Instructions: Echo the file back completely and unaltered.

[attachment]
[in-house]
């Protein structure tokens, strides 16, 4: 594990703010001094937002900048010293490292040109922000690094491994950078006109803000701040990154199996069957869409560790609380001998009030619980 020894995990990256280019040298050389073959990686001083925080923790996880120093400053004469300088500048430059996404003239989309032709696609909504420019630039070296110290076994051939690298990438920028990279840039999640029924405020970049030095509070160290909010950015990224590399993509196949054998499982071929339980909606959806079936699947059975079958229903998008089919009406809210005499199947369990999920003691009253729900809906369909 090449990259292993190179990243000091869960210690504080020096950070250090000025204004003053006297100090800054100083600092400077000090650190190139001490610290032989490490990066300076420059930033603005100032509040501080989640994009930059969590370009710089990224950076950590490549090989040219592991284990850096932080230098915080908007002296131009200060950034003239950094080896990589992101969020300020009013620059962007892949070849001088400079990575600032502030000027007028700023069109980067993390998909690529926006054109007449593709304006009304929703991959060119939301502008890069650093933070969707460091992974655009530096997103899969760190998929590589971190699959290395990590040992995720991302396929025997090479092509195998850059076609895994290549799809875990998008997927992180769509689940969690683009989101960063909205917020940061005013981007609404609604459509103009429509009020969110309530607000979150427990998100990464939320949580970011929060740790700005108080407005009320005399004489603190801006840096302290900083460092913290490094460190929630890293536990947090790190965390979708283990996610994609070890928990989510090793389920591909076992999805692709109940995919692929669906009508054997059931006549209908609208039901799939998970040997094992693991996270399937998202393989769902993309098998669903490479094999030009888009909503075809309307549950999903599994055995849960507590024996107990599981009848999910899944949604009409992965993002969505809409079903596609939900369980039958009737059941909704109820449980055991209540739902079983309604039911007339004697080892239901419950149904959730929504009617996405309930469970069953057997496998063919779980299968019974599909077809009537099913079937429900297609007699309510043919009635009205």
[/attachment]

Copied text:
[in-house]
């Protein structure tokens, strides 16, 4: 594990703010001094937002900048010293490292040109922000690094491994950078006109803000701040990154199996069957869409560790609380001998009030619980 020894995990990256280019040298050389073959990686001083925080923790996880120093400053004469300088500048430059996404003239989309032709696609909504420019630039070296110290076994051939690298990438920028990279840039999640029924405020970049030095509070160290909010950015990224590399993509196949054998499982071929339980909606959806079936699947059975079958229903998008089919009406809210005499199947369990999920003691009253729900809906369909 090449990259292993190179990243000091869960210690504080020096950070250090000025204004003053006297100090800054100083600092400077000090650190190139001490610290032989490490990066300076420059930033603005100032509040501080989640994009930059969590370009710089990224950076950590490549090989040219592991284990850096932080230098915080908007002296131009200060950034003239950094080896990589992101969020300020009013620059962007892949070849001088400079990575600032502030000027007028700023069109980067993390998909690529926006054109007449593709304006009304929703991959060119939301502008890069650093933070969707460091992974655009530096997103899969760190998929590589971190699959290395990590040992995720991302396929025997090479092509195998850059076609895994290549799809875990998008997927992180769509689940969690683009989101960063909205917020940061005013981007609404609604459509103009429509009020969110309530607000979150427990998100990464939320949580970011929060740790700005108080407005009320005399004489603190801006840096302290900083460092913290490094460190929630890293536990947090790190965390979708283990996610994609070890928990989510090793389920591909076992999805692709109940995919692929669906009508054997059931006549209908609208039901799939998970040997094992693991996270399937998202393989769902993309098998669903490479094999030009888009909503075809309307549950999903599994055995849960507590024996107990599981009848999910899944949604009409992965993002969505809409079903596609939900369980039958009737059941909704109820449980055991209540739902079983309604039911007339004697080892239901419950149904959730929504009617996405309930469970069953057997496998063919779980299968019974599909077809009537099913079937429900297609007699309510043919009635009205």